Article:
Mark Pestronk
Mark Pestronk
Q: Our agency's GDS contract is up for renewal this year. Our current contract has productivity incentives, penalties for shortfalls and penalties for all bookings outside the vendor's system. All these clauses can be adversely affected by the coming proliferation of New Distribution Capability (NDC) bookings as well as so-called private channel deals and direct-connect transactions that I read so much about. What should I try to provide for in our new contract to minimize the adverse effect of these developments?

A: The three U.S. vendors -- Sabre, Travelport, and Amadeus -- have so far not changed their contracts one iota to accommodate these new developments. Perhaps they have chosen to ignore them and hope they go away like other airline-sponsored attempts to save money by bypassing the GDS gatekeepers.

So, if you are going to try to get a new contract that anticipates the adverse effect of these developments, you will have to be proactive in proposing specific changes to the business and legal terms. As with any other GDS contract changes, what you can accomplish depends on your size, persistence and ability to mount a credible threat of conversion to a competing system.

If your contract has an annual quota, a market-share quota and segment incentives, you have to start by examining each such provision in light of each of the anticipated industry developments. Definitions are key, as are the vendor's rights to change them.

For example, one key issue is whether NDC bookings using the GDS, which is a capability the vendors either provide or have promised to provide, count for purposes of your segment incentives. The answer is unclear under all the vendors' standard contracts, and even if they do count, the vendors may reserve the right to lower incentives for some bookings and not others.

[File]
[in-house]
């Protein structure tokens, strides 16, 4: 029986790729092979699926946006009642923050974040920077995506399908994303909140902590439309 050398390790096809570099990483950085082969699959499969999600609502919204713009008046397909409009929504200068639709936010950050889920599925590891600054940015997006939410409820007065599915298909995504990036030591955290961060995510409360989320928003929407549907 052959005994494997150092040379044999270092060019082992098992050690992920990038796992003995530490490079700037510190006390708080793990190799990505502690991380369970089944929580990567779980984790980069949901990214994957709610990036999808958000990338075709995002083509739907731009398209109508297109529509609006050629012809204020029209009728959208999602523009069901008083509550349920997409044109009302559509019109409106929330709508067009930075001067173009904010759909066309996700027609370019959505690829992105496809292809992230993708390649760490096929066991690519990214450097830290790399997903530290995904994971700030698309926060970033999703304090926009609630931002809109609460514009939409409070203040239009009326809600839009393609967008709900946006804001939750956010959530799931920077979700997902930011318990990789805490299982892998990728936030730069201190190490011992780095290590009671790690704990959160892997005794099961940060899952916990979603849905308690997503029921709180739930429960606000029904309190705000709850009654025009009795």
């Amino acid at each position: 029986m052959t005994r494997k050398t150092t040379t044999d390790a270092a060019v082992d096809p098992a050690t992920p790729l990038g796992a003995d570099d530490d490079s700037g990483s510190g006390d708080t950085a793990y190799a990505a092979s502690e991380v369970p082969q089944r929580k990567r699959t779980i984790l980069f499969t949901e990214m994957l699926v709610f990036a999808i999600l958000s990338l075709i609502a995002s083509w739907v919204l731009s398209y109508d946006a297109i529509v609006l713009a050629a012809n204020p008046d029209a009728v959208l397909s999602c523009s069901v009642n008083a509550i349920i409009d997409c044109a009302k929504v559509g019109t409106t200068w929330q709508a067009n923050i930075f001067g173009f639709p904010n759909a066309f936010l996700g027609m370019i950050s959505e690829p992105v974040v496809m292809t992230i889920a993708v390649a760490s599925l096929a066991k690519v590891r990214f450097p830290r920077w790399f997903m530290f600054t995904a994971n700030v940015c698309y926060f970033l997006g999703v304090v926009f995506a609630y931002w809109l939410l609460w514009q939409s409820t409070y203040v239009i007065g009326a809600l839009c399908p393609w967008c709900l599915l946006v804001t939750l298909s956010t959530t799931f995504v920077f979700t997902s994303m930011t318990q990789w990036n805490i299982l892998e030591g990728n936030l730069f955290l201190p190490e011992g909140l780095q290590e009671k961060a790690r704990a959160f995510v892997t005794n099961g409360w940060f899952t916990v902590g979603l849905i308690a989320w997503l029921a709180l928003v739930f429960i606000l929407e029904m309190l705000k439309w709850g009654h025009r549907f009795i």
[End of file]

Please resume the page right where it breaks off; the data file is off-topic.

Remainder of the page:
In the standard Sabre contract, a booking for incentive purposes is "an airline, hotel, tour, rental car or cruise segment for which a participant has paid a booking fee to Sabre or an affiliate of Sabre and that is created in or processed through the Sabre System by customer ..." Whether an NDC booking provided by Sabre is a booking "through the Sabre System" remains to be clarified.

Another key issue is whether NDC or private channel bookings outside your GDS will result in penalties under your market-share quota, as those penalties can be as high as $2.40 per segment. The answer may depend on whether another booking aggregator is involved in the process.

Some third-party aggregators already claim the capability to offer NDC bookings on multiple suppliers, which means that Sabre could penalize you for booking on them, as Sabre defines the term "GDS" to include "any third-party, computerized reservations system that acts as an intermediary between multiple travel suppliers and travel agencies to provide reservation services to such agencies." So, basically, any third party that offers reservations on two or more suppliers is a GDS as far as Sabre is concerned.

Travelport's share quota applies to your "total travel reservations" and Amadeus uses "net GDS air segments," but neither vendor has any relevant definition.

A third issue is whether the GDS vendors have the capability of tracking your third-party aggregator bookings. Although the standard contracts require you to report all such bookings, I have no idea how your vendor would find out if you didn't report them.

It will probably take a long time for the vendors to focus on all the issues involved. Your job will be to try to help your vendor resolve them in your favor.
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